III wanted to combine the official state church of Tonga (Free Church of Tonga), established by her great grandfather George Tupou I, with the Methodist church (governed by the Methodist body in Australia). However being unsuccessful, the Free Wesleyan Church of Tonga is now the official state church of Tonga. The Free Wesleyan Church of Tonga (Siasi Uesiliana Tau'ataina 'o Tonga) was founded as a sovereign nation, in the process of promoting its sovereignty abroad by means of bilateral treaties with Western nations should have an independent (Wesleyan) Church.
Her husband died on 5 April 1918 and was succeeded by his eldest daughter, who became Queen
III, the first queen regnant of Tonga. Shortly after, Queen Dowager Takipō died at Finefekai, Nukuʻalofa, on 26 November 1918, as a result of the infamous 1918 flu pandemic which killed eight percent of the population of Tonga. After Takipō's death, Sālote assumed the guardianship of her half-sister Princess Fusipala. She was buried at Malaʻeʻaloa, the chiefly burial ground in Kolomotu'a, instead of Malaʻekula where her husband and daughters were buried.
After graduation Clark produced numerous sculptures in the United Kingdom, including author Peter Cheyney's hands and a death mask of the Welsh painter Evan Walters. He has contributed to monumental works in Australian parks and gardens. These include Sculpture of Captain James Cook, now located at Cooks' Cottage within Fitzroy Gardens in Melbourne, Victoria. In 1971 he was commissioned by the Tongan Government to provide a statue of Queen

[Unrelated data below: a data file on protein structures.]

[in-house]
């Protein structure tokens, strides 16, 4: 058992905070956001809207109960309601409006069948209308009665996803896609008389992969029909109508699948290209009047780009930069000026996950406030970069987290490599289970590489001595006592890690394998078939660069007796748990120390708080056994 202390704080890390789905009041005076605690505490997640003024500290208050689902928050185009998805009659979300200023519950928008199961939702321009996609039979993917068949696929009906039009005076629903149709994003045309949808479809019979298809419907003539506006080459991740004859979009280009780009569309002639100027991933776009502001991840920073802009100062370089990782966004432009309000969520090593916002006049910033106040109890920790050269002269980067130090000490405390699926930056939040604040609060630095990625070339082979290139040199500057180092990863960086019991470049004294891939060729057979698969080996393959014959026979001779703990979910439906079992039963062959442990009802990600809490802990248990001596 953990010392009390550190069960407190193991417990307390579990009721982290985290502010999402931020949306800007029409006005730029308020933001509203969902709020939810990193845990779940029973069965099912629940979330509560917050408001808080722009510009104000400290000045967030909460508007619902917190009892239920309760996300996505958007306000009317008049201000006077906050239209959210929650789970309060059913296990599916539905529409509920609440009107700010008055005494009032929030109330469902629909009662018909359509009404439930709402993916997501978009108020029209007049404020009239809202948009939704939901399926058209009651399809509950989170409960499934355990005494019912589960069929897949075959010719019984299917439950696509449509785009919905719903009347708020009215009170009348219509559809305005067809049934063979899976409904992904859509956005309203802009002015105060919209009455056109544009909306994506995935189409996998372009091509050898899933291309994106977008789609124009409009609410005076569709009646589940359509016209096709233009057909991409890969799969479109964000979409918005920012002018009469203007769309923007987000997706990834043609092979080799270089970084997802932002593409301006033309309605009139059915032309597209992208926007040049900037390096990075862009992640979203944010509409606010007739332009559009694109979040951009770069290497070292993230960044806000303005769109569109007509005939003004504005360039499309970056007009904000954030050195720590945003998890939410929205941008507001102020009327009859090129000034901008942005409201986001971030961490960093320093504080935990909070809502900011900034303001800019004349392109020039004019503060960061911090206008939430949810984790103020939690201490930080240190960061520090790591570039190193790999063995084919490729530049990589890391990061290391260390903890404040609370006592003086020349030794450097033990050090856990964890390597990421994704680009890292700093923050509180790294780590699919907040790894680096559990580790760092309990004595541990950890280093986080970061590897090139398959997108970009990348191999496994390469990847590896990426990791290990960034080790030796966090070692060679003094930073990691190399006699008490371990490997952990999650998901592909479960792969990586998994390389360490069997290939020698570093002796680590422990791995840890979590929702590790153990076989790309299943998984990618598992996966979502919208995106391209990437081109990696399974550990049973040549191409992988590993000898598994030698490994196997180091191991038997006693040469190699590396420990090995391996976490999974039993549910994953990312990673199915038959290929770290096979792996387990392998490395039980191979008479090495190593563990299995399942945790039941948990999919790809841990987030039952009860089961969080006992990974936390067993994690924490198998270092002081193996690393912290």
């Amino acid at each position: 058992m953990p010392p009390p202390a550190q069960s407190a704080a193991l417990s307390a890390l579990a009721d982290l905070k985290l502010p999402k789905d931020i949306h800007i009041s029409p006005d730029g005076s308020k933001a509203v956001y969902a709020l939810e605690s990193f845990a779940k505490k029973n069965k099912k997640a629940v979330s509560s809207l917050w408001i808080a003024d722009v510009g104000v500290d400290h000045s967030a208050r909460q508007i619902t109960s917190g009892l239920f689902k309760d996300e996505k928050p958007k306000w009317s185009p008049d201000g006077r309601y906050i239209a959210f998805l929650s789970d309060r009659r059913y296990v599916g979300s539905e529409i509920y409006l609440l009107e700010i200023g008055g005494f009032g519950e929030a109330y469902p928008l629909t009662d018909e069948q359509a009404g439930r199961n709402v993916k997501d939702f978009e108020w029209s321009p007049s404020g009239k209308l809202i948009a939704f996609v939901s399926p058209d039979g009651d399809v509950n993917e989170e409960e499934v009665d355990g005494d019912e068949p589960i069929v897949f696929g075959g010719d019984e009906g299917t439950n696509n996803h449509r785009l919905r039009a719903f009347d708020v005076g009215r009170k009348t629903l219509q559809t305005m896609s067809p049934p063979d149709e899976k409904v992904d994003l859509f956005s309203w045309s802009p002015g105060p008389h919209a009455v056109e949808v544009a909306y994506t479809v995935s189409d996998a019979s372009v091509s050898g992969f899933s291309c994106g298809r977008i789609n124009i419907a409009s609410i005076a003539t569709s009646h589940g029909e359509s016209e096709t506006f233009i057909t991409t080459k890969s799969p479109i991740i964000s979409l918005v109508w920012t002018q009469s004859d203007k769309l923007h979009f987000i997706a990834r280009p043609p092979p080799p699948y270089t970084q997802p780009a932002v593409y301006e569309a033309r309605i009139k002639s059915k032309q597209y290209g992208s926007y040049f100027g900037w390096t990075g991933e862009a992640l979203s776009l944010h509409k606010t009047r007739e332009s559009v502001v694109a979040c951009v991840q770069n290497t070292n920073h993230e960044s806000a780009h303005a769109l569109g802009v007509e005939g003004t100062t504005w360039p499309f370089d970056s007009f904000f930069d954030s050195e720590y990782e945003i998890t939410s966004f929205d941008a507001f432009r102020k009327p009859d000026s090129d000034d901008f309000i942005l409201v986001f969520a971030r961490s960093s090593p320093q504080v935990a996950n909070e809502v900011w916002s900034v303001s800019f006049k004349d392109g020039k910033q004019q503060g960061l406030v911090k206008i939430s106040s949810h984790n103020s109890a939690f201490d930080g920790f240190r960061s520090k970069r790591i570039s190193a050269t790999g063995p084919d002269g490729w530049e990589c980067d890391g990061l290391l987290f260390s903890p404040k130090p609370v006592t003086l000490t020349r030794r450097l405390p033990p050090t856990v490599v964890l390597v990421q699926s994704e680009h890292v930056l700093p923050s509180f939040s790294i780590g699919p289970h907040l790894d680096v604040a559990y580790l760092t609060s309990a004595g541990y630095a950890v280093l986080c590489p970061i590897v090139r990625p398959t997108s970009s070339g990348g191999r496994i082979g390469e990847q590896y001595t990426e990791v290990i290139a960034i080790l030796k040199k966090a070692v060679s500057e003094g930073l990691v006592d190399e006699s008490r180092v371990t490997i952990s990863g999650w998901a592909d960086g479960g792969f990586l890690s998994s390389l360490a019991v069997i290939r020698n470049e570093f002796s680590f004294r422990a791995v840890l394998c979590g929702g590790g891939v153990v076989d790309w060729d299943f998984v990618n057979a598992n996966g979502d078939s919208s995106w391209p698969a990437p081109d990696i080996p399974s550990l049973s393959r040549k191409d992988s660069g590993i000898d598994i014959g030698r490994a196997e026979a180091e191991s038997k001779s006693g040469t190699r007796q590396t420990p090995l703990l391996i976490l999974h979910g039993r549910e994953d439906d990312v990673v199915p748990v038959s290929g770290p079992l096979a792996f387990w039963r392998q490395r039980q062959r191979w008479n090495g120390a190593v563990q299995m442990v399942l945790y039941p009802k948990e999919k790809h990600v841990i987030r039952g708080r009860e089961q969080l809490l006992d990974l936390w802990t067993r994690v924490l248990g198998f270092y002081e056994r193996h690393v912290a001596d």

III. This is located at Nuku’alofa, Tonga. In 1983 Clark contributed a cast of the 'Eternal Flame' to the Rats of Tobruk Memorial located in Canberra.
The ancient kings of Tonga were always crowned at Kanakubolu, near Hihifo, where they took the title of Tui Kanakubolu. The tree under which they sat was torn down in a gale in the 1890s; George Tupou II had pieces of wood from the fallen tree inlaid into the throne of Tonga. George and his successor,
III, were crowned on 17 March 1893 and 11 October 1918, respectively. A European coronation ceremony had been introduced to the islands by Western missionaries, where it followed a centuries-old traditional Tongan rite involving the ritual drinking of kava by the new king, together with the receipt of dozens of cooked pigs and baskets of food.
Sione Ngū Manumataongo (7 January 1922 — 10 April 1999), was the youngest son of Queen
III and The Prince Consort, 'Uiliami Mailefihi Tungi. Prince Sione was educated in Tonga and Australia. He attended Newington College, Sydney, (1941–1942) and an agricultural college in Queensland. Fatafehi married Melenaite Tupoumoheofo Veikune (13 November 1924 — 16 March 1993) on the same day as his older brother, the Crown Prince (in that time still called Tupoutoa-Tungī) married Halaevalu Mataaho Ahomee. That was the famous double royal wedding ("taane māhanga") of 10 June 1947. He received the titles of Tui Pelehake and Fatafehi from his mother in 1944. He also received Tonga's second highest title-of-nobility, Tu'i Faleua (King of the Second House) during this time. TPrince John was also honoured with the CBE or Commander of the Order of the British Empire. The Prince inherited from his mother an artistic side; he was a well-known poet and composer.
Lave was born in the village of Hunga in Tonga in 1934. In 1953 he travelled to New Zealand and set himself up in Auckland. As well as fighting professionally, Lave also found work as a gardener at the Auckland residence of Queen
III. In 1955 his boxing took him to Great Britain, where he met school teacher Patricia Gee. The two were married in 1957 and they had one daughter, also Patricia. While in Britain Lave joined the Royal Air Force, and served for sometime in Singapore. After retiring from boxing, whilst in Britain and Singapore, he took up professional wrestling. Once he had completed his time with the RAF, Lave became a successful nightclub owner running an establishment in Sheffield. He and Patricia moved to New Zealand in 1971 where he attempted to run a casino, but with little success. Lave died after a long illness at a rest home in Beach Haven in 2006.